Opinion EC-COI-86-11

Date: 05/20/1986
Organization: State Ethics Commission

An associate justice of the Superior Court may not accept honoraria for participating in a law school seminar because the associate justice used leave time to attend the seminar.

Table of Contents


You are an associate justice of the Superior Court. On the evening of April 17, 1986 and during the entire day of April 18, 1986, you attended and participated in a seminar at a Law School at the invitation of a member of the Law School faculty. You participated in the seminar as a visiting expert from the Massachusetts judiciary and addressed principles of sentencing based on your ex­perience as a trial judge. In preparation for the seminar, you prepared and submitted written sentencing deci­sions based on eight pre-sentence investigation reports. You obtained assistance in typing the reports from a secretary employed by the Superior Court to which you were assigned at the time. All other preparation and "homework" was done on your own time.

Your attendance and participation in the seminar was approved by the chief justice of the Superior Court, and your participation on the date of April 18, 1986 was recorded as an "education day." As you describe it, a judge on leave on an education day is paid his regular judicial salary but is excused from performing customary courtroom duties on that day. The judge will attend or participate in a program related to judicial education.

The sponsor of the April 18, 1986 sentencing seminar has offered you an honorarium for your par­ticipation in the seminar.


Does G.L. c. 268A permit you to accept the honorarium for your participation in the seminar on April 18, 1986, a day which was recorded as an "educa­tion day?"




As an associate justice of the Superior Court, you are a "state employee" for the purposes of G.L. c. 268A. Section 23(b)(2) of G.L. c. 268A prohibits a state em­ployee from using his official position to secure for himself unwarranted privileges which are of substantial value and which are not properly available to similarly situated individuals. See, St. 1986, c.12, eff. April 8, 1986. The propriety under G.L. c. 268A of the receipt of honoraria is governed by the provisions of G.L. c. 268A, s. 23. In 1980, the Commission concluded in EC-COI-­80-28 that a state employee could accept an honorarium without violating §23 if all of the following requirements are met:

1) State supplies or facilities not available to the general public are not used in the preparation or delivery of the address;

2) State time is not taken for the preparation or delivery of the address;

3) Delivering the speech is not part of the em­ployee's official duties;

4) Neither the sponsor of the address nor the source of the honorarium, if different, is a per­son or entity with which he might reasonably expect to have dealings in the employee official capacity.

The requirement that state time not be taken for the preparation or delivery of the address was the focus of a later advisory opinion, EC-COI-81-95. In that opinion, the Commission advised a state employee that he could receive an honorarium for participating in a training program only if (a) he did not receive compensation for his regular state employee responsibilities that day, or (b) he chose to be absent under vacation leave or personal leave for that day. It is, therefore, an unwarranted privilege for a state employee to receive both his regular state compensation while serving on a state assignment and also compensation from other sources for perform­ing work during the same time period.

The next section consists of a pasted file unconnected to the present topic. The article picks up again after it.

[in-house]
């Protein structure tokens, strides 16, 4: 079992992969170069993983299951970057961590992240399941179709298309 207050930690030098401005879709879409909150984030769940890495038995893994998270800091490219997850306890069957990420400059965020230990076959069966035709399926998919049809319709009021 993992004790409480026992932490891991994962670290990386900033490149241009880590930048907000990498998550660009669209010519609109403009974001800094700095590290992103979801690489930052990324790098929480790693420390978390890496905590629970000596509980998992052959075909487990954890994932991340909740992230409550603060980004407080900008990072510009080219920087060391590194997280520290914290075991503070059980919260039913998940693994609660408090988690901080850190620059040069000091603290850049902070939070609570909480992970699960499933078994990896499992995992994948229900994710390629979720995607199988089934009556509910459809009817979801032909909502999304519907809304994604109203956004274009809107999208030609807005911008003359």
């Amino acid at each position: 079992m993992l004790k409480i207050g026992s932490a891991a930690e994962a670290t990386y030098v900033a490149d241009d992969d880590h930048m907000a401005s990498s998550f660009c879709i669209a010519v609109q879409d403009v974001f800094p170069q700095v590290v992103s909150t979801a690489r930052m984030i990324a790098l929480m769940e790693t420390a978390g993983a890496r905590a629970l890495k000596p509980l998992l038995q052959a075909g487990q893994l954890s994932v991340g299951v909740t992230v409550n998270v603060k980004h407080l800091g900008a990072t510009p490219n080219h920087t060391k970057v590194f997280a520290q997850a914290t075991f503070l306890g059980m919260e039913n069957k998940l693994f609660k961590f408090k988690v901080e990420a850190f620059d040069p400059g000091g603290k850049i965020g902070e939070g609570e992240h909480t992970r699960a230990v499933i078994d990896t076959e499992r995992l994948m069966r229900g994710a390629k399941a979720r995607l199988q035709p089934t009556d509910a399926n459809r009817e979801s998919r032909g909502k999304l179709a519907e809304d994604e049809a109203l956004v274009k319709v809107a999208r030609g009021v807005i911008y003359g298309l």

By virtue of your use of an "education day," you have received your regular judicial compensation for your participation in the April 18, 1986 seminar. Your acceptance of an honorarium from the seminar sponsor for your participation the same day would secure for you an unwarranted privilege which is not properly available to other members of the judiciary.

Three final points need to be addressed briefly.

1. The Commission assumes that the honorarium to be offered will exceed fifty dollars in value. If so, the honorarium will be something of substantial




value for the purposes of s. 23(b)(2). See, Commonwealth v. Famigletti, 4 Mass. App. 584, 587 (1976); Commission Advisory No. 8 (1985). If the honorarium is less than fifty dollars, the restriction of s. 23(b)(2) does not apply.

2. The Commission's conclusion turns on the characterization of April 18, 1986 as an "education day". If you were to use a vacation or personal day for your seminar activities, you would no longer be paid by two sources for performing a judicial assignment on the same day. EC-COI-81-95. You would be required, however, to comply with the remaining standards for the receipt of honoraria set out on page 2 of this opinion, including reimbursing the commonwealth for state resources used in the preparation of the sentencing decision.1/

3. Irrespective of whether April 18, 1986 is characterized as an "education day", vacation or personal day, you may accept reimbursement from the sponsor for meals, lodging, travel and postage reasonably incurred in the preparation and presentation of the seminar. EC·COI-80-28.

1/ Your seminar services on the prior evening do not appear to raise the same problems under s. 23 because you are not receiving judicial compensation for the same services. Assuming that your time is divisible, you may, therefore, receive an honorarium which reflects the portion of your seminar services which were performed on the prior evening provided that the other aforementioned honorarium standards are satisfied.

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